- Mesothelioma is a rare type of cancer that occurs in the lining of the lungs and, less commonly, in the lining of the abdomen
- 8/10 people with mesothelioma report asbestos exposure, which is why it is considered the biggest risk factor of developing this disease
- There are approximately 3,000 new cases of mesothelioma every year in the US. The number of cases has been declining since the early 1990s, most likely due to a reduction in workplace exposure to asbestos
- Although treatments for mesothelioma are improving, it remains an aggressive and deadly form of cancer
How Mesothelioma Affects The Body
Mesothelioma starts when a cell’s DNA experiences change and cause the cell to receive the wrong information and multiply. This out of control cell growth results in a tumor.
Scientists do not know exactly what causes mesothelioma. However, researchers have identified factors that are proven to increase the risk for developing this cancer. Although it is not the only factor, asbestos exposure is strongly linked to the development of mesothelioma.
When asbestos fibers are inhaled, they can travel into airways and irritate the lung lining. This irritation results in inflammation and damage that can eventually lead to the creation of cancer cells. There are other areas in the body with a lining similar to the pleura that can also be affected, although this is much less.
As mesothelioma progresses, it may result in fluid accumulation in the pleural space between the lung and the chest wall, which causes chest pain and shortness of breath. If left untreated, mesothelioma often spreads to the lymph nodes and progresses quickly, resulting in death.
Who Is at Risk of Developing Mesothelioma?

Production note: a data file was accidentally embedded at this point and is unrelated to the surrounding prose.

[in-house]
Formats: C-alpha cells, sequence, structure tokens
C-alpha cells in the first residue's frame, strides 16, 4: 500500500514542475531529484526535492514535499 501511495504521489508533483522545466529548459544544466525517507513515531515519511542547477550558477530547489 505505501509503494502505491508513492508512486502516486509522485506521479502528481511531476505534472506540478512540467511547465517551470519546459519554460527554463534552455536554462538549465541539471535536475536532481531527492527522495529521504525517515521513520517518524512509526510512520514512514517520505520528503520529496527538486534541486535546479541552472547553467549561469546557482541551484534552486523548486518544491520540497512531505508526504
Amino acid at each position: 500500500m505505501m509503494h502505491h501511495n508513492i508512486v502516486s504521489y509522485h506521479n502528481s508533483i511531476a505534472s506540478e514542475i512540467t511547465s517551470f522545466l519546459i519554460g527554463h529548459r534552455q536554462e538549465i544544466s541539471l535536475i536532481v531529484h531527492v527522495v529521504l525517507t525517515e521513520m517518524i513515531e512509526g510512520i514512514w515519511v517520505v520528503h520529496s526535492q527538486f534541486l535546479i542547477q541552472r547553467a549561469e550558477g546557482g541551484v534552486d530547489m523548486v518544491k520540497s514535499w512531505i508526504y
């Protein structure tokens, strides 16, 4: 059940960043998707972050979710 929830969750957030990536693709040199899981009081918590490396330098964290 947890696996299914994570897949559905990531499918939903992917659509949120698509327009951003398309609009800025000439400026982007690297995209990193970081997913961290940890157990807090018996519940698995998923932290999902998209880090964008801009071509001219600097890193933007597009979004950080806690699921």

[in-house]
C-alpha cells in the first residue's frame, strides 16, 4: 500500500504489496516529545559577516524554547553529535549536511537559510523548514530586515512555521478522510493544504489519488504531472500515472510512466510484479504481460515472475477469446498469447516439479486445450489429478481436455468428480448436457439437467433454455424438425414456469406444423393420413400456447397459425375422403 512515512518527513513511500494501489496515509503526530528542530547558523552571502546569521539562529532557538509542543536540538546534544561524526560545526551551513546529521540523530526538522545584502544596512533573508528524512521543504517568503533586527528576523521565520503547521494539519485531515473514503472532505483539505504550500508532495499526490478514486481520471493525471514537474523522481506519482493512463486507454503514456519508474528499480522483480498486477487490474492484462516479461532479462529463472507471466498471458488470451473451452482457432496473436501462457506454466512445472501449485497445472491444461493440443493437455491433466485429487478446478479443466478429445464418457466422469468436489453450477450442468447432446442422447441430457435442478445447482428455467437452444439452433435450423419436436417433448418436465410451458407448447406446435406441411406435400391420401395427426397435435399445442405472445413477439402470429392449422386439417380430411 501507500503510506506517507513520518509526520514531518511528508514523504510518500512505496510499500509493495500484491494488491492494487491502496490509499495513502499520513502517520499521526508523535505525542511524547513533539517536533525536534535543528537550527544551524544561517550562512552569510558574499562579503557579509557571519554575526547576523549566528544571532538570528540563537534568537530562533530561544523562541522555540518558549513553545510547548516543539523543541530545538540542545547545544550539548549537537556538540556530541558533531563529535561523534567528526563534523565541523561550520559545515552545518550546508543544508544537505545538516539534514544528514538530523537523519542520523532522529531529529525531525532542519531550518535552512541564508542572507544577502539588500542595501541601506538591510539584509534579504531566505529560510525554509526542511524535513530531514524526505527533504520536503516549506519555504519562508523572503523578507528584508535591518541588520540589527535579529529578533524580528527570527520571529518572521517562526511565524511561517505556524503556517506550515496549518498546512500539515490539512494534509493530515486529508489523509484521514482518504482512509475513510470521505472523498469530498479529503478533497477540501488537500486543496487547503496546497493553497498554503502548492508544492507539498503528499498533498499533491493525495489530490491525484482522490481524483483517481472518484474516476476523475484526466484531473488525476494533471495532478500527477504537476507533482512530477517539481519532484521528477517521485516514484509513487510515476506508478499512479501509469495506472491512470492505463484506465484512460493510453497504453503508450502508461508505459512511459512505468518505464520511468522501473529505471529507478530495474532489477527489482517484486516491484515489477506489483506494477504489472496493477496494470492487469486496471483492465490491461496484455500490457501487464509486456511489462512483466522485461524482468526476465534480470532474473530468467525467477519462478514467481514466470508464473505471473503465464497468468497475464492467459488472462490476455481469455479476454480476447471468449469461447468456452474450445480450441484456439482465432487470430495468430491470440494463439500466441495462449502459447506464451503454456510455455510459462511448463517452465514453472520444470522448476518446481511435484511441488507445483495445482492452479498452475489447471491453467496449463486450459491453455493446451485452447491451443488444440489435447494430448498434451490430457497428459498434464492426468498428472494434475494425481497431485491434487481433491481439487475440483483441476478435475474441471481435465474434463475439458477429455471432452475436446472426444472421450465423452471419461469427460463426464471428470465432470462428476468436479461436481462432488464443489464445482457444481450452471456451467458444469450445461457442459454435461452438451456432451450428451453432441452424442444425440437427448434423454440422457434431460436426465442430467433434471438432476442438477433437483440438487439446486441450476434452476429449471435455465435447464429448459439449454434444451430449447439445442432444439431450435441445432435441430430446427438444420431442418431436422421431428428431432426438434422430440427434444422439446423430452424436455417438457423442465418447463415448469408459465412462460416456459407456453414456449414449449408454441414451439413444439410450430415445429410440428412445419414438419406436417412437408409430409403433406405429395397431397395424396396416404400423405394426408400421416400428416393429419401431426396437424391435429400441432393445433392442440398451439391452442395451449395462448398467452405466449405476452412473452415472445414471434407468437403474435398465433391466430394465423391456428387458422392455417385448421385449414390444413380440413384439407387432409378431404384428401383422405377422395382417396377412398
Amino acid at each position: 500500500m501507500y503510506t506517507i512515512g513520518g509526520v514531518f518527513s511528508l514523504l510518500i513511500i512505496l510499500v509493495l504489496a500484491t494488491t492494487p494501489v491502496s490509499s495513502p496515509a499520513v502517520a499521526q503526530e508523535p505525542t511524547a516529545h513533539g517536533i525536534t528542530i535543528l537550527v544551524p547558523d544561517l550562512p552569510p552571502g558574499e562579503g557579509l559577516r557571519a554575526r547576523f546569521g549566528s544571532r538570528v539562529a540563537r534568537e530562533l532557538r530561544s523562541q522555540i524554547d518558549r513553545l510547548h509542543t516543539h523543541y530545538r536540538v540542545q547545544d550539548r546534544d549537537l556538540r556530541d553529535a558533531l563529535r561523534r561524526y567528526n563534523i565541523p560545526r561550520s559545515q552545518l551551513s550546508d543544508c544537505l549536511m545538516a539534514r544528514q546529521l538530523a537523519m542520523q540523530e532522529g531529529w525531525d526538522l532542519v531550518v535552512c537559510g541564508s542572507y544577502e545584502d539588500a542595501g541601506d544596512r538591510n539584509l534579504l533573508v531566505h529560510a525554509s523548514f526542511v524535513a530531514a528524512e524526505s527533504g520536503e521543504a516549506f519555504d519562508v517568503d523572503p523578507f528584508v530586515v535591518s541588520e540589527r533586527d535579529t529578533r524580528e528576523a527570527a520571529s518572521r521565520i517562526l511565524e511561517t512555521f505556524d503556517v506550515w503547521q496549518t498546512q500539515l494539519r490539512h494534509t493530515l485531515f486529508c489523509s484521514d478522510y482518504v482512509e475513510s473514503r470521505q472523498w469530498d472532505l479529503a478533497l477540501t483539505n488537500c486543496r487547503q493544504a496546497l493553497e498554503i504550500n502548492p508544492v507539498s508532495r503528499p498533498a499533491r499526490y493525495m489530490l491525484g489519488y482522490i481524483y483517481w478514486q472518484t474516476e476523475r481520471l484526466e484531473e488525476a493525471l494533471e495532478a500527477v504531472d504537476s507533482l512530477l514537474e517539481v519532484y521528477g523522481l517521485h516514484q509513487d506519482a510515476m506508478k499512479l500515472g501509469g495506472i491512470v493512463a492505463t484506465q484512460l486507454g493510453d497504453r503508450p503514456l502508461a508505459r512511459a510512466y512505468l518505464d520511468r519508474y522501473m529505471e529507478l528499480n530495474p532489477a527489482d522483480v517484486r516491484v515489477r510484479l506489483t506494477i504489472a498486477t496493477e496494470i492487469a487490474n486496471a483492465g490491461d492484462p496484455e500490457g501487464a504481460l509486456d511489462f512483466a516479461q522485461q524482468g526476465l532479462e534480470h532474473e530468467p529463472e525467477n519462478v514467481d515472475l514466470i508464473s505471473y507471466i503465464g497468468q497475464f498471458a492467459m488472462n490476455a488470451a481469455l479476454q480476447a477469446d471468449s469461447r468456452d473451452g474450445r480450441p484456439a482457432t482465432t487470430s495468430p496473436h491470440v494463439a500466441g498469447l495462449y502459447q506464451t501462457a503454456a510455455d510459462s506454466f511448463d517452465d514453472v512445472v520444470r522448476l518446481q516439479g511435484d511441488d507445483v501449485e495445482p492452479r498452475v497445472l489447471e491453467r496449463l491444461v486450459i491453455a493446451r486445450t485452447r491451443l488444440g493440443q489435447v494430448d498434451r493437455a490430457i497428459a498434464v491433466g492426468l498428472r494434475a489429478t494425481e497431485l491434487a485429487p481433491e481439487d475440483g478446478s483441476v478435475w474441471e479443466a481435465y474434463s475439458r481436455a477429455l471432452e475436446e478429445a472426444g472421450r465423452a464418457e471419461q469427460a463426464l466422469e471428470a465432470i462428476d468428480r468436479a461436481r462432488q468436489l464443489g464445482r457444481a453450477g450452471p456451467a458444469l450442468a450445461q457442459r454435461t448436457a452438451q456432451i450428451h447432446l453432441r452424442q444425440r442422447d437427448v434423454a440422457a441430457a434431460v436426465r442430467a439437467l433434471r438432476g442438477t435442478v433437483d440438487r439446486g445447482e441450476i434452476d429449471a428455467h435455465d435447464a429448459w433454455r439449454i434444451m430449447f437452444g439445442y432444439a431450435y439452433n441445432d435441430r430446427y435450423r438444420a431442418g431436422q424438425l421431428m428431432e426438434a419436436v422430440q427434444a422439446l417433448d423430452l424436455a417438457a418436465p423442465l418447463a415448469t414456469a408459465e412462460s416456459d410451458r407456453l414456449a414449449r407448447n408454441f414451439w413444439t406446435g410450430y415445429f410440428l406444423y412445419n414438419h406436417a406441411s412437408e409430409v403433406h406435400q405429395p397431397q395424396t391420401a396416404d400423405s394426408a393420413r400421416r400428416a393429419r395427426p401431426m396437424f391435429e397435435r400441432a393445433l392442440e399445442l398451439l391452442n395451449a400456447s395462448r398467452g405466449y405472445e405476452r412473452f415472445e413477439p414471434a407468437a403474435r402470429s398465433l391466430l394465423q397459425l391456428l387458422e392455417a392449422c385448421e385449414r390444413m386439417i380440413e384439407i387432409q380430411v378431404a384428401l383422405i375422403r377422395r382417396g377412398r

The primary risk factor for mesothelioma is exposure to asbestos. Asbestos is a heat and fire-resistant mineral fiber that was used in insulation and fire-retardant materials before the 1970s. Though its use has been banned for more than 30 years, occupations such as mining or milling, electricians, plumbers, pipefitters, insulators or even remodelers of older homes still have a high risk of exposure to asbestos. The longer you are exposed to large amounts of asbestos, the more likely you are to develop mesothelioma. However, most people with asbestos exposure never develop mesothelioma.
If you believe you have been exposed to asbestos at work or home, there are steps you can take to limit your exposure and reduce your risk of developing mesothelioma. Ask your current employer if you are at risk of inhaling asbestos at your job. Make sure to follow all safety regulations that your employer has outlined, including wearing protective equipment or showering and changing out of work clothes before returning home. If you live in an older home, it is much safer to leave asbestos where it is than remove it. Breaking up asbestos fibers will release them into the air, making them easy to inhale into the lungs. If you believe your home has asbestos, contact a professional to test the air to determine if you are at risk of exposure.
Other risk factors include, but are not limited to, radiation therapy, age, and genetics. Radiation exposure pertains particularly to patients who have received high doses of radiation therapy to the chest, such as lymphoma patients. Although the risk of mesothelioma increases with age, even children who have received radiation therapy can get the disease. Approximately 1% of patients diagnosed with mesothelioma have inherited a genetic mutation from a parent that has put them at an increased risk of developing the disease.